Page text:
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‘Avengers’ Directors Respond To Martin Scorsese: ‘Nobody Owns Cinema’

By  Paul Bois
SAN DIEGO, CALIFORNIA - JULY 20: Anthony Russo and Joe Russo speak onstage at the #IMDboat at San Diego Comic-Con 2019: Day Three at the IMDb Yacht on July 20, 2019 in San Diego, California.
Photo by Tommaso Boddi/Getty Images for IMDb

Directors Joe and Anthony Russo, who directed both “Avengers: Infinity War” and “Avengers: Endgame,” issued a forceful response to film icon Martin Scorsese’s claim that Marvel movies are not cinema.

Speaking with The Hollywood Reporter, the directing duo said their movies have made an “unprecedented impact” around the world, arguing that the Marvel movies had the magic to gather people for an emotional experience.

“Ultimately, we define cinema as a film that can bring people together to have a shared, emotional experience,” Joe Russo told THR.

When we look at the box office [of] ‘Avengers: Endgame,’ we don’t see that as a signifier of financial success, we see it as a signifier of emotional success,” he continued. “It’s a movie that had an unprecedented impact on audiences around the world in the way that they shared that narrative and the way that they experienced it. And the emotions they felt watching it.”

“But, at the end of the day, what do we know?” Joe Russo jokingly said. “We’re just two guys from Cleveland, Ohio, and ‘cinema’ is a New York word. In Cleveland, we call them movies.”

Anthony Russo added that nobody owns the word “cinema.”

“The other way to think about it, too, is nobody owns cinema. We don’t own cinema. You don’t own cinema. Scorsese doesn’t own cinema,” Anthony Russo said.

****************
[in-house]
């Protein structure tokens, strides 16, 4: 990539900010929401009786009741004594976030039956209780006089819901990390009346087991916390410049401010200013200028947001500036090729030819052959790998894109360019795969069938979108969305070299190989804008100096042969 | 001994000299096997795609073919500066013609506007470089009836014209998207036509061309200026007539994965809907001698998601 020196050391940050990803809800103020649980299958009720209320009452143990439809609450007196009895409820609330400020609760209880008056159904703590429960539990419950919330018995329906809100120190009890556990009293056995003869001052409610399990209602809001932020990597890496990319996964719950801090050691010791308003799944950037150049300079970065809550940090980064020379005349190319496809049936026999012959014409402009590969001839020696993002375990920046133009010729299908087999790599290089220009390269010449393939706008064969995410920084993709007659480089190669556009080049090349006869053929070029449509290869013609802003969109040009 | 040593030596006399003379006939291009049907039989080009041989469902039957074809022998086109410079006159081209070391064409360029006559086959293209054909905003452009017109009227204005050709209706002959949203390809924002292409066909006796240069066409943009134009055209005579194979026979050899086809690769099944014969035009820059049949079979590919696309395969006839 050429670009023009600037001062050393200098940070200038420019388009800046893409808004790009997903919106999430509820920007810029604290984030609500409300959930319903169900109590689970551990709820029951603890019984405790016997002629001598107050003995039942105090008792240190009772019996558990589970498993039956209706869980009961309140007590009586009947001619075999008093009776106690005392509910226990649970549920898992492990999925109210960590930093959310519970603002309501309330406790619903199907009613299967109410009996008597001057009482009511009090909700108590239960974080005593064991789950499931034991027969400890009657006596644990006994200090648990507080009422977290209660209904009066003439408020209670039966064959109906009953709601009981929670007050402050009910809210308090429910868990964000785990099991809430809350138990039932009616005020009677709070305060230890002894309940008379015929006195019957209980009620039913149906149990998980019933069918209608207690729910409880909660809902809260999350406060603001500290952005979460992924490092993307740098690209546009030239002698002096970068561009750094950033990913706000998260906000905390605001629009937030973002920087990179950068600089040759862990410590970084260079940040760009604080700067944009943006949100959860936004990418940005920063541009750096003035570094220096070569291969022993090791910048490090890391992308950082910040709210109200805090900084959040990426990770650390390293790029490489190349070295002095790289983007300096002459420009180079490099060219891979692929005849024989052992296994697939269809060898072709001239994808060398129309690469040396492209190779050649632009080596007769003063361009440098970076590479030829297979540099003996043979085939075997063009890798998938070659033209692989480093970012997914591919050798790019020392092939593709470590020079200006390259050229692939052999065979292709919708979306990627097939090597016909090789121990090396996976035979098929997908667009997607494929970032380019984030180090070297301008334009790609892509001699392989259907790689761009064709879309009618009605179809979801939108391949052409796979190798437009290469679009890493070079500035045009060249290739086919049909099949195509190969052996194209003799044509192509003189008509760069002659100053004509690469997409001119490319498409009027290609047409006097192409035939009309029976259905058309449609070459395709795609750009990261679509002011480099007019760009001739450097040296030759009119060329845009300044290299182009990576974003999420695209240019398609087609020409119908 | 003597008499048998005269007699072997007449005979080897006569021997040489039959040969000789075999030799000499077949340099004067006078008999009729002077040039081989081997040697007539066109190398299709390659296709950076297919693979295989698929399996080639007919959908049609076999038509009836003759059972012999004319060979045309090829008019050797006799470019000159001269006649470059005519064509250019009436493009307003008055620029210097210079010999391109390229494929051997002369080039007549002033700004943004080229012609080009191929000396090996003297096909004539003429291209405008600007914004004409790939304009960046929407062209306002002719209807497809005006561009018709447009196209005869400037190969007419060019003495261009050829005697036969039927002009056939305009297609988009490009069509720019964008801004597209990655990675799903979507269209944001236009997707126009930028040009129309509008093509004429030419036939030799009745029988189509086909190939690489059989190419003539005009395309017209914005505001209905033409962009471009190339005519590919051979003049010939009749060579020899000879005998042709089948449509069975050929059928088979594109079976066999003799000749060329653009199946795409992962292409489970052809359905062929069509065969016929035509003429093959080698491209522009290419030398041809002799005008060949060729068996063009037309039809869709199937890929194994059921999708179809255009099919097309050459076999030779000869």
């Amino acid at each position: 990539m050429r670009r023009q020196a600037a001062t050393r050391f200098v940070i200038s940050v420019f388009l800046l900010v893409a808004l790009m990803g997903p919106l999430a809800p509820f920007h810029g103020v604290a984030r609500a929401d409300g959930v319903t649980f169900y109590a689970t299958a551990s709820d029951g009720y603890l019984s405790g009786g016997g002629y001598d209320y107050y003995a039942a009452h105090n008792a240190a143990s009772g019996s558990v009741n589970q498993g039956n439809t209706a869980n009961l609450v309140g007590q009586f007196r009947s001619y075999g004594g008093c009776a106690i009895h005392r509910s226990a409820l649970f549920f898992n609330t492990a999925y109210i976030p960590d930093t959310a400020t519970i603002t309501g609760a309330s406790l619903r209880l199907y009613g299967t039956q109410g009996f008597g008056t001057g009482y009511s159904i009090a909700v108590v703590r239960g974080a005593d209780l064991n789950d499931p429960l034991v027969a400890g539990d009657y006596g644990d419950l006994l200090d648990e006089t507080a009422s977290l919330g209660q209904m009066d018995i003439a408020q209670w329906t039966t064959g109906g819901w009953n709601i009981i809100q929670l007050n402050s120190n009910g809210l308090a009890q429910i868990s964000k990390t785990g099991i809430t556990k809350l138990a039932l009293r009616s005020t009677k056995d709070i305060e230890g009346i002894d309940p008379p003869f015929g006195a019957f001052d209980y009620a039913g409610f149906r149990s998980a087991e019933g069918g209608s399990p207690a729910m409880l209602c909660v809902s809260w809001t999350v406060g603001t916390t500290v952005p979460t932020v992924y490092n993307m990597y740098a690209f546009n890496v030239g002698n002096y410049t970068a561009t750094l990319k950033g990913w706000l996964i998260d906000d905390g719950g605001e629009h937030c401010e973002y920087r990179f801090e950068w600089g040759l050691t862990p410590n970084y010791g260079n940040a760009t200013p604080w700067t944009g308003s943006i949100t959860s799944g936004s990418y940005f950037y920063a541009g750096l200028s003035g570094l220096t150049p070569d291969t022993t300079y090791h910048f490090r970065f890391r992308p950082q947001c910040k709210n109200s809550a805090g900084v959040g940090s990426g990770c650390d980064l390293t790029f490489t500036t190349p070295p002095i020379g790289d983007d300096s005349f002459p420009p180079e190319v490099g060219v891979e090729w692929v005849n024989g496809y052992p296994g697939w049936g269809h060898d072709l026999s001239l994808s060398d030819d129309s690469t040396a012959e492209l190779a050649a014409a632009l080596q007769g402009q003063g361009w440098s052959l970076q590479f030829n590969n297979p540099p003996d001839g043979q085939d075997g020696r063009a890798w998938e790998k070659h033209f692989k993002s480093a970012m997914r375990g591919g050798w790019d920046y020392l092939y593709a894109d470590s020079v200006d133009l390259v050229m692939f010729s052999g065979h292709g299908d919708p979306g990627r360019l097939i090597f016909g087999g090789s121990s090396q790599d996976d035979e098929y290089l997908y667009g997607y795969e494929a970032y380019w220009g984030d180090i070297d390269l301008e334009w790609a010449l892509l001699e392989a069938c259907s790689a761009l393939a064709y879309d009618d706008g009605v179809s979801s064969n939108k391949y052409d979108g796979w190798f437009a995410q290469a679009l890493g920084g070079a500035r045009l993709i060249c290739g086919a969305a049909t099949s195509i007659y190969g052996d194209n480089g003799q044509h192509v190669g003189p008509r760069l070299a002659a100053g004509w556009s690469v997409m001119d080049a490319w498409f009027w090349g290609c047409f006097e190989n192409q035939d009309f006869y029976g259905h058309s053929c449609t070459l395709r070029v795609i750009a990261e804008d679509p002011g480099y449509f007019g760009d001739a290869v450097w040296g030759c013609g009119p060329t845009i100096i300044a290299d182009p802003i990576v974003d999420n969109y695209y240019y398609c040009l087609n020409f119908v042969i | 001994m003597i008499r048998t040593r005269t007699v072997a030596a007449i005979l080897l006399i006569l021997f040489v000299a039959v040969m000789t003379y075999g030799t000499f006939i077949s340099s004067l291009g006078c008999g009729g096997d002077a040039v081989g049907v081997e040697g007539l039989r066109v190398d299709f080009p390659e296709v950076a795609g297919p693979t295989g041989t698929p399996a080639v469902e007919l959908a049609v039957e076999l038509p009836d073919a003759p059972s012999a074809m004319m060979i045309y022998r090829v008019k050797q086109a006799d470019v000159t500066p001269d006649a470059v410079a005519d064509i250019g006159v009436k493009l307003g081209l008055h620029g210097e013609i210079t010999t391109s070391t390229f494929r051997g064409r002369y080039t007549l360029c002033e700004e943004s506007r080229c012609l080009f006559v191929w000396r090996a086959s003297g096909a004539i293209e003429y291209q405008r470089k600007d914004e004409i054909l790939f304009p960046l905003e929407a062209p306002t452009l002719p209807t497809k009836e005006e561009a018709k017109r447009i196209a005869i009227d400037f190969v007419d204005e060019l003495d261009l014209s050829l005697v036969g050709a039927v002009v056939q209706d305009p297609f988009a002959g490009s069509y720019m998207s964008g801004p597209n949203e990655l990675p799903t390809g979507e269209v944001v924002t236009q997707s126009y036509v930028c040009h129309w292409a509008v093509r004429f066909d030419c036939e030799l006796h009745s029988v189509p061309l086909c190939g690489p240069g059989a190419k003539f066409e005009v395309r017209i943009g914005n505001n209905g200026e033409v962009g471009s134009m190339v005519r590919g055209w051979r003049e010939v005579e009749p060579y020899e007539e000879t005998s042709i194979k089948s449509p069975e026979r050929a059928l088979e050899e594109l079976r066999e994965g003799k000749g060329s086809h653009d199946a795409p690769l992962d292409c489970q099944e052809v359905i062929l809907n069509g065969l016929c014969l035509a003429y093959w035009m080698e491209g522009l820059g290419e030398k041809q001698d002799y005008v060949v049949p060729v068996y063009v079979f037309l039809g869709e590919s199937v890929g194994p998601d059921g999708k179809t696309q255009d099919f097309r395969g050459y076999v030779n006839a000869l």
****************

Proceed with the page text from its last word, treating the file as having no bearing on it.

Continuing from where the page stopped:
Last month, Scorsese stoked the ire of millions of Marvel fans when he said the MCU movies were more like theme park rides than cinematic experiences. “I tried, you know? But that’s not cinema,” Scorsese told Empire Magazine. “Honestly, the closest I can think of them, as well made as they are, with actors doing the best they can under the circumstances, is theme parks. It isn’t the cinema of human beings trying to convey emotional, psychological experiences to another human being.”

After mounting criticism and charges of elitism, Scorsese penned a lengthy and heartfelt op-ed in The New York Times where he clarified his position, lamenting how utilitarian the industry has become.

“That’s the nature of modern film franchisesmarket-researchedaudience-tested, vetted, modified, revetted and remodified until they’re ready for consumption,” wrote Scorsese. “In the past 20 years, as we all know, the movie business has changed on all fronts. But the most ominous change has happened stealthily and under cover of night: the gradual but steady elimination of risk. Many films today are perfect products manufactured for immediate consumption. Many of them are well made by teams of talented individuals. All the same, they lack something essential to cinema: the unifying vision of an individual artist. Because, of course, the individual artist is the riskiest factor of all.”

Last week, while receiving the Kirk Douglass Award at the Santa Barbara Film Festival, the director also warned against the illusion of an industry that runs on algorithms and formulas.

“I realize that commitment and dedication to the art form are always rare so, you know, when you see it, this incredible commitment and dedication, please don’t take it for granted,” Scorsese told the audience. “Today, it’s a new world, of course, and we have to be extra vigilant. Some actually believe that these qualities that I’m talking about can be replaced by algorithms and formulas and business calculations but please remember it’s all an illusion because there’s no substitute for individual or artistic expression as Kirk Douglas knew and as he expressed through his long film career.”

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